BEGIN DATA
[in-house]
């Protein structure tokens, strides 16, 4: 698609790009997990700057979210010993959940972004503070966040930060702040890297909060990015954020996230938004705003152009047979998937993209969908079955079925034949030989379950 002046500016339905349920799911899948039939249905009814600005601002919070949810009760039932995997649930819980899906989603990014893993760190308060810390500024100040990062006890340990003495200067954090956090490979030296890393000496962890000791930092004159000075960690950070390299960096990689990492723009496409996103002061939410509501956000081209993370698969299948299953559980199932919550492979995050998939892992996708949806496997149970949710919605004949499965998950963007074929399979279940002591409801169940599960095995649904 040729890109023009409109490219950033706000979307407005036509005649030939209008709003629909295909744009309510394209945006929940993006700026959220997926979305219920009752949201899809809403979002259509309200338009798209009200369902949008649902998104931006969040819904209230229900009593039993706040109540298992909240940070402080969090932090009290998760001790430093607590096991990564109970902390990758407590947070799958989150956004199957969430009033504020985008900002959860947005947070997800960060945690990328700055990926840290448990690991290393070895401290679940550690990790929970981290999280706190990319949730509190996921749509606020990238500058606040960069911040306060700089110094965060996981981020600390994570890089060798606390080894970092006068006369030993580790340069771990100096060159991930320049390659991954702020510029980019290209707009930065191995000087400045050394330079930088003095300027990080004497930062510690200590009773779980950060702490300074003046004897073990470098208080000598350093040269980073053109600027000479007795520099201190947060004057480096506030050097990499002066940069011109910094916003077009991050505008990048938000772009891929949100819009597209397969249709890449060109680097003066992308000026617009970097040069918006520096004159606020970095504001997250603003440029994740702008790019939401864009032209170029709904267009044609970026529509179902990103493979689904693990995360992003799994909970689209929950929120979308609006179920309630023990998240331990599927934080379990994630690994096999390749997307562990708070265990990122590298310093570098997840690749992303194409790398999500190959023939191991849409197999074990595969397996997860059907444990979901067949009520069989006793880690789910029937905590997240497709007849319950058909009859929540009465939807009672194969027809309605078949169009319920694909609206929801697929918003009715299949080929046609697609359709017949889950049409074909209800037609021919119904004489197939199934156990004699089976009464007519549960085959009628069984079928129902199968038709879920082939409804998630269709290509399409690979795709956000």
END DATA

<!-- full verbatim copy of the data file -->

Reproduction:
[in-house]
């Protein structure tokens, strides 16, 4: 698609790009997990700057979210010993959940972004503070966040930060702040890297909060990015954020996230938004705003152009047979998937993209969908079955079925034949030989379950 002046500016339905349920799911899948039939249905009814600005601002919070949810009760039932995997649930819980899906989603990014893993760190308060810390500024100040990062006890340990003495200067954090956090490979030296890393000496962890000791930092004159000075960690950070390299960096990689990492723009496409996103002061939410509501956000081209993370698969299948299953559980199932919550492979995050998939892992996708949806496997149970949710919605004949499965998950963007074929399979279940002591409801169940599960095995649904 040729890109023009409109490219950033706000979307407005036509005649030939209008709003629909295909744009309510394209945006929940993006700026959220997926979305219920009752949201899809809403979002259509309200338009798209009200369902949008649902998104931006969040819904209230229900009593039993706040109540298992909240940070402080969090932090009290998760001790430093607590096991990564109970902390990758407590947070799958989150956004199957969430009033504020985008900002959860947005947070997800960060945690990328700055990926840290448990690991290393070895401290679940550690990790929970981290999280706190990319949730509190996921749509606020990238500058606040960069911040306060700089110094965060996981981020600390994570890089060798606390080894970092006068006369030993580790340069771990100096060159991930320049390659991954702020510029980019290209707009930065191995000087400045050394330079930088003095300027990080004497930062510690200590009773779980950060702490300074003046004897073990470098208080000598350093040269980073053109600027000479007795520099201190947060004057480096506030050097990499002066940069011109910094916003077009991050505008990048938000772009891929949100819009597209397969249709890449060109680097003066992308000026617009970097040069918006520096004159606020970095504001997250603003440029994740702008790019939401864009032209170029709904267009044609970026529509179902990103493979689904693990995360992003799994909970689209929950929120979308609006179920309630023990998240331990599927934080379990994630690994096999390749997307562990708070265990990122590298310093570098997840690749992303194409790398999500190959023939191991849409197999074990595969397996997860059907444990979901067949009520069989006793880690789910029937905590997240497709007849319950058909009859929540009465939807009672194969027809309605078949169009319920694909609206929801697929918003009715299949080929046609697609359709017949889950049409074909209800037609021919119904004489197939199934156990004699089976009464007519549960085959009628069984079928129902199968038709879920082939409804998630269709290509399409690979795709956000």